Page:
The Next Spielberg?

Acclaimed Houston filmmaker explains how to survive Thanksgiving with family: Make a movie together

The next Spielberg? Houston filmmaker's new movie has critics buzzing

Krisha film by Trey Edward Shults
Krisha won two top prizes at SXSW. Courtesy photo
Houston, Houston Cinema Arts Fest 2015, October 2015, Trey Edward Shults
Trey Edward Shults returns to Houston to receive the Cinema Arts Festival Levantine Cinema Emerging Artist Award. Courtesy of Houston Cinema Arts Festival
Krisha film by Trey Edward Shults
Trey Edward Shults' Krisha is a very personal family film. Courtesy photo
Krisha film by Trey Edward Shults
Houston, Houston Cinema Arts Fest 2015, October 2015, Trey Edward Shults
Krisha film by Trey Edward Shults

UPDATE 03/25/16: Krisha is playing at the Sundance Cinemas.


One of the most anticipated films of this year’s Houston Cinema Arts Festival is Krisha. Written and directed by Houston native Trey Edward Shults, Krisha has only been seen at a few films festivals including Cannes and SXSW, where it won the Grand Jury and Audience Prizes. While previous audiences have certainly been drawn to this film about a (perhaps) recovering addict’s homecoming to spend Thanksgiving with her ambivalent family, the story behind the film is almost as unusual, even for a very limited budget independent film. Shults filmed the movie in nine days in his mother’s house in Montgomery County and cast members of his family and himself to play members of this fictional family.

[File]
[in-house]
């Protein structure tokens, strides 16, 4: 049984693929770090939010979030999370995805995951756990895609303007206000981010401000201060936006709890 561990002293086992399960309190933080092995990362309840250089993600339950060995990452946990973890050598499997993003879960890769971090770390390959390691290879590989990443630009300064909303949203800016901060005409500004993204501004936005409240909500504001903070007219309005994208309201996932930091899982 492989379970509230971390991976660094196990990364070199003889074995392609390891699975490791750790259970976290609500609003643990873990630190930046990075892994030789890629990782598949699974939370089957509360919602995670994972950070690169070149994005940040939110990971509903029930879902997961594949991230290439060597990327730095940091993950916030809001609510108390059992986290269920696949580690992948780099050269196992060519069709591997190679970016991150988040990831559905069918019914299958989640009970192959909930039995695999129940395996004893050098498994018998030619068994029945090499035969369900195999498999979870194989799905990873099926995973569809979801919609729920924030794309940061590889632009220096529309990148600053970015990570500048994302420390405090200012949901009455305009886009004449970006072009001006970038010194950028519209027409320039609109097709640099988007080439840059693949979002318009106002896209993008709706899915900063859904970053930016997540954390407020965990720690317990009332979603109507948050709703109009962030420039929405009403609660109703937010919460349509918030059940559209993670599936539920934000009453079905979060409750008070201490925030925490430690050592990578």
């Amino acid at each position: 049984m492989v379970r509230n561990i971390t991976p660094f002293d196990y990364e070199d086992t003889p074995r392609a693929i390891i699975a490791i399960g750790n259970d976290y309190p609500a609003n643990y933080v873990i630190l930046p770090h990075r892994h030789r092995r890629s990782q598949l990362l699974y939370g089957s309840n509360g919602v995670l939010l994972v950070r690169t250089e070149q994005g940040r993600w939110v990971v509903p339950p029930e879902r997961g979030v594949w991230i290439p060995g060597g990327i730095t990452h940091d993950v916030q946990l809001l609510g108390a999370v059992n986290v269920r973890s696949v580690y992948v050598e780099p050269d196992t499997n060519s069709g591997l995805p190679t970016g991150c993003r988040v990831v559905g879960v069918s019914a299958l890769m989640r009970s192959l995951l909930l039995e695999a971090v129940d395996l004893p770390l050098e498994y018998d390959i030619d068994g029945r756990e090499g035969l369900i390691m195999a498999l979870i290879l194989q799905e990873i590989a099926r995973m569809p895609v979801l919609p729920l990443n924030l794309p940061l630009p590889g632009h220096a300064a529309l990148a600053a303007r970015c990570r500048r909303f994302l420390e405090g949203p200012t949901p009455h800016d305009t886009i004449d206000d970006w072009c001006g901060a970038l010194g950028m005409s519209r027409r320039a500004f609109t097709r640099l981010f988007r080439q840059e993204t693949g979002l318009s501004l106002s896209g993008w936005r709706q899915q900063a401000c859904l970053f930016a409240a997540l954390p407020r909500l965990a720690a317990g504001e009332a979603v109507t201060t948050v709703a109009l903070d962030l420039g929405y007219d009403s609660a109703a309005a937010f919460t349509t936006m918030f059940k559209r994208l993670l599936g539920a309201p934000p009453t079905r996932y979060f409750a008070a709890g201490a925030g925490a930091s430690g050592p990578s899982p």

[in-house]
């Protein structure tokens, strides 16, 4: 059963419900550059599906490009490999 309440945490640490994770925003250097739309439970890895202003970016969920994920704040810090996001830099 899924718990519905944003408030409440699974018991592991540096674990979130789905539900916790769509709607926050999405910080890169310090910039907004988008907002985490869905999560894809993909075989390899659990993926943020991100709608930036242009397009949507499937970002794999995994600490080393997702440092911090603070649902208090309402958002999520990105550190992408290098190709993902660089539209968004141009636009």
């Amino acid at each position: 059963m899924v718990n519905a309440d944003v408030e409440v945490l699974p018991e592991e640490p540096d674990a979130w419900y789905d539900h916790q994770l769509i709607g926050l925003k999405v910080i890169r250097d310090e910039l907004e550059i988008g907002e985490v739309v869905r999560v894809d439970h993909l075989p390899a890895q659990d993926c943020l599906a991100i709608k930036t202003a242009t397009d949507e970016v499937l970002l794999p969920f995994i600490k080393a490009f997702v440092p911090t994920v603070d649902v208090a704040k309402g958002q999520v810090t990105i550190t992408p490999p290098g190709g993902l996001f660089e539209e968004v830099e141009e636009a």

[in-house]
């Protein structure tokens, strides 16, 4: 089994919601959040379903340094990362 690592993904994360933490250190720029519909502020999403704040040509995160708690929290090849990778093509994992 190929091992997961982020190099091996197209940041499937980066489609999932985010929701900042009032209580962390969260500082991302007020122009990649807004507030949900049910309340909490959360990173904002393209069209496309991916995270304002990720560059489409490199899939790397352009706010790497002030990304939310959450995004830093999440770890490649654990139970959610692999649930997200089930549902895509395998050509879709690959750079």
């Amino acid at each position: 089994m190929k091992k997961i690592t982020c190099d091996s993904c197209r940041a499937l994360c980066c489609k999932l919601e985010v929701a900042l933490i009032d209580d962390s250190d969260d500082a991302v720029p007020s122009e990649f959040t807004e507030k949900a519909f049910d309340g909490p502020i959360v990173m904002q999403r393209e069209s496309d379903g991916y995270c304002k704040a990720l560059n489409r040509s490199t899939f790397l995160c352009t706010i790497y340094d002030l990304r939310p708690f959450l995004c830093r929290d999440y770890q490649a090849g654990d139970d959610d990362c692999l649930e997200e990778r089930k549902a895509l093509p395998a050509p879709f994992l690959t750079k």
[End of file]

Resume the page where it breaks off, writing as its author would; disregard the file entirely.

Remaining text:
I had a chance to speak with Shults before his own trip back to  Houston to bring Krisha back to the place it was created.

CultureMap: I’ve read so many different synopses of Krisha, but I would love to hear how you describe it.

Trey Edward Shults: I’m actually the worst person to do this. It’s about a woman coming home on Thanksgiving to a family she hasn’t seen in a long time. How everyone is connected slowly reveals itself as the story progresses. It’s really a character study of this woman and it deals with addiction, the family she abandoned and the repercussions of that. Hopefully it has a range of tones.

CM: There are many movies that fall into the home-for-the-holidays genre, where a family comes together but then everything goes wrong. Krisha sounds like on the surface it fits into that genre, but, at the same time, it completely subverts it.

TES: Yes, it sounds like a movie you’ve seen before, but it isn’t. That was my goal with it, to take this almost generic setup that a lot of movies deal with and try to make something totally unique.

CM: It’s my understanding that you specifically wrote the part of Krisha for your aunt, Krisha Fairchild, who is a professional actress. So just how young you were when you first thought: Yeah, I want to write a movie that will star my aunt and I want to direct her.

TES: Honestly, I think I’ve always wanted to write her a great role. The first movie I made I was a little kid at a family reunion. Someone gave me their camcorder, and I turned it into a movie. Ever since then, I kind of looked up to her because she was the person in my family in the industry.

It was always my goal, and I always knew my first feature would star her. But I also had this dream that first feature would have other members of my family that weren’t actors. It was the idea of tackling this ultra personal family subject matter literally with my family. I thought it would be unique and hopefully authenticity would come through.